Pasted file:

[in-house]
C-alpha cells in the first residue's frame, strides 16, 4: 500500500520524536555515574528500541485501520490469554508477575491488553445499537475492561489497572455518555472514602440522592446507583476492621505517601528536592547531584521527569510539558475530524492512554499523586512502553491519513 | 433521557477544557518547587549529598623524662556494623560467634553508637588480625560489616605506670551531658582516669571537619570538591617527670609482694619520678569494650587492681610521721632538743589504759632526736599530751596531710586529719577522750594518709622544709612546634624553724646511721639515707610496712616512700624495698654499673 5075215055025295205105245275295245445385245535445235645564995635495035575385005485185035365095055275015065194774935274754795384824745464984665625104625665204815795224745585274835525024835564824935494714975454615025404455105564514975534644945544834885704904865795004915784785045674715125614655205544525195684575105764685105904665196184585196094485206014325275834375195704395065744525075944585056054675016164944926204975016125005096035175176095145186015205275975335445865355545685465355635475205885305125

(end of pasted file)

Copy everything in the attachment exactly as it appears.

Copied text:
[in-house]
C-alpha cells in the first residue's frame, strides 16, 4: 500500500520524536555515574528500541485501520490469554508477575491488553445499537475492561489497572455518555472514602440522592446507583476492621505517601528536592547531584521527569510539558475530524492512554499523586512502553491519513 | 433521557477544557518547587549529598623524662556494623560467634553508637588480625560489616605506670551531658582516669571537619570538591617527670609482694619520678569494650587492681610521721632538743589504759632526736599530751596531710586529719577522750594518709622544709612546634624553724646511721639515707610496712616512700624495698654499673 5075215055025295205105245275295245445385245535445235645564995635495035575385005485185035365095055275015065194774935274754795384824745464984665625104625665204815795224745585274835525024835564824935494714975454615025404455105564514975534644945544834885704904865795004915784785045674715125614655205544525195684575105764685105904665196184585196094485206014325275834375195704395065744525075944585056054675016164944926204975016125005096035175176095145186015205275975335445865355545685465355635475205885305125